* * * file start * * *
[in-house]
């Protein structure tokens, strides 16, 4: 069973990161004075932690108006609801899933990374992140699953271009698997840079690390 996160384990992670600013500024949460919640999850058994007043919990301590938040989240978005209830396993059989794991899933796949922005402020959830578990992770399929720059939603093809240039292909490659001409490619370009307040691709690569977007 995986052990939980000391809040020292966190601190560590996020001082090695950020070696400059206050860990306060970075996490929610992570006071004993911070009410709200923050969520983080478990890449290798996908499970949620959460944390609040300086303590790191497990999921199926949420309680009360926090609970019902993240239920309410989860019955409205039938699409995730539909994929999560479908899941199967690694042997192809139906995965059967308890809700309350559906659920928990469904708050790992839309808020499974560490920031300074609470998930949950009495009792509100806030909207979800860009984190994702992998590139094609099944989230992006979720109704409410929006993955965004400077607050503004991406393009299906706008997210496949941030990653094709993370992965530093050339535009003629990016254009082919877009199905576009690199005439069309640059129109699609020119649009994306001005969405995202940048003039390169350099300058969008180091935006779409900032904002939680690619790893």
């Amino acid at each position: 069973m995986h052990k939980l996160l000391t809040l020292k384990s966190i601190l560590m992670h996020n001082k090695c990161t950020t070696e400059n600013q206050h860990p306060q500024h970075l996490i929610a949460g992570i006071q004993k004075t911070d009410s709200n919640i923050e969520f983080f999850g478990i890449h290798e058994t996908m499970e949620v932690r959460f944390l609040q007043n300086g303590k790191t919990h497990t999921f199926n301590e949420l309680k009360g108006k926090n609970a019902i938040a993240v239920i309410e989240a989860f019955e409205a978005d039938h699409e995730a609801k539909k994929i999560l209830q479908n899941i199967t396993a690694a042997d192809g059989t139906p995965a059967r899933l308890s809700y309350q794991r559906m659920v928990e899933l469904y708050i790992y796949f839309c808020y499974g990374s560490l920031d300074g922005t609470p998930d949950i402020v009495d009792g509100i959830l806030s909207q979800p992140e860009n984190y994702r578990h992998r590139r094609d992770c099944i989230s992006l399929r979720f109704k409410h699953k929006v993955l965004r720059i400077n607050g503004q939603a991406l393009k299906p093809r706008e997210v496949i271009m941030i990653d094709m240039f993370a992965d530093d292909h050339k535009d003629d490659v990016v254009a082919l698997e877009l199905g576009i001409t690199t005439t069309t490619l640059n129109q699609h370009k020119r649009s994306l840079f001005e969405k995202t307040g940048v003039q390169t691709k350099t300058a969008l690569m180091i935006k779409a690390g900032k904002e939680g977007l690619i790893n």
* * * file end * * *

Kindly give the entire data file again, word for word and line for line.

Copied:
[in-house]
């Protein structure tokens, strides 16, 4: 069973990161004075932690108006609801899933990374992140699953271009698997840079690390 996160384990992670600013500024949460919640999850058994007043919990301590938040989240978005209830396993059989794991899933796949922005402020959830578990992770399929720059939603093809240039292909490659001409490619370009307040691709690569977007 995986052990939980000391809040020292966190601190560590996020001082090695950020070696400059206050860990306060970075996490929610992570006071004993911070009410709200923050969520983080478990890449290798996908499970949620959460944390609040300086303590790191497990999921199926949420309680009360926090609970019902993240239920309410989860019955409205039938699409995730539909994929999560479908899941199967690694042997192809139906995965059967308890809700309350559906659920928990469904708050790992839309808020499974560490920031300074609470998930949950009495009792509100806030909207979800860009984190994702992998590139094609099944989230992006979720109704409410929006993955965004400077607050503004991406393009299906706008997210496949941030990653094709993370992965530093050339535009003629990016254009082919877009199905576009690199005439069309640059129109699609020119649009994306001005969405995202940048003039390169350099300058969008180091935006779409900032904002939680690619790893």
């Amino acid at each position: 069973m995986h052990k939980l996160l000391t809040l020292k384990s966190i601190l560590m992670h996020n001082k090695c990161t950020t070696e400059n600013q206050h860990p306060q500024h970075l996490i929610a949460g992570i006071q004993k004075t911070d009410s709200n919640i923050e969520f983080f999850g478990i890449h290798e058994t996908m499970e949620v932690r959460f944390l609040q007043n300086g303590k790191t919990h497990t999921f199926n301590e949420l309680k009360g108006k926090n609970a019902i938040a993240v239920i309410e989240a989860f019955e409205a978005d039938h699409e995730a609801k539909k994929i999560l209830q479908n899941i199967t396993a690694a042997d192809g059989t139906p995965a059967r899933l308890s809700y309350q794991r559906m659920v928990e899933l469904y708050i790992y796949f839309c808020y499974g990374s560490l920031d300074g922005t609470p998930d949950i402020v009495d009792g509100i959830l806030s909207q979800p992140e860009n984190y994702r578990h992998r590139r094609d992770c099944i989230s992006l399929r979720f109704k409410h699953k929006v993955l965004r720059i400077n607050g503004q939603a991406l393009k299906p093809r706008e997210v496949i271009m941030i990653d094709m240039f993370a992965d530093d292909h050339k535009d003629d490659v990016v254009a082919l698997e877009l199905g576009i001409t690199t005439t069309t490619l640059n129109q699609h370009k020119r649009s994306l840079f001005e969405k995202t307040g940048v003039q390169t691709k350099t300058a969008l690569m180091i935006k779409a690390g900032k904002e939680g977007l690619i790893n």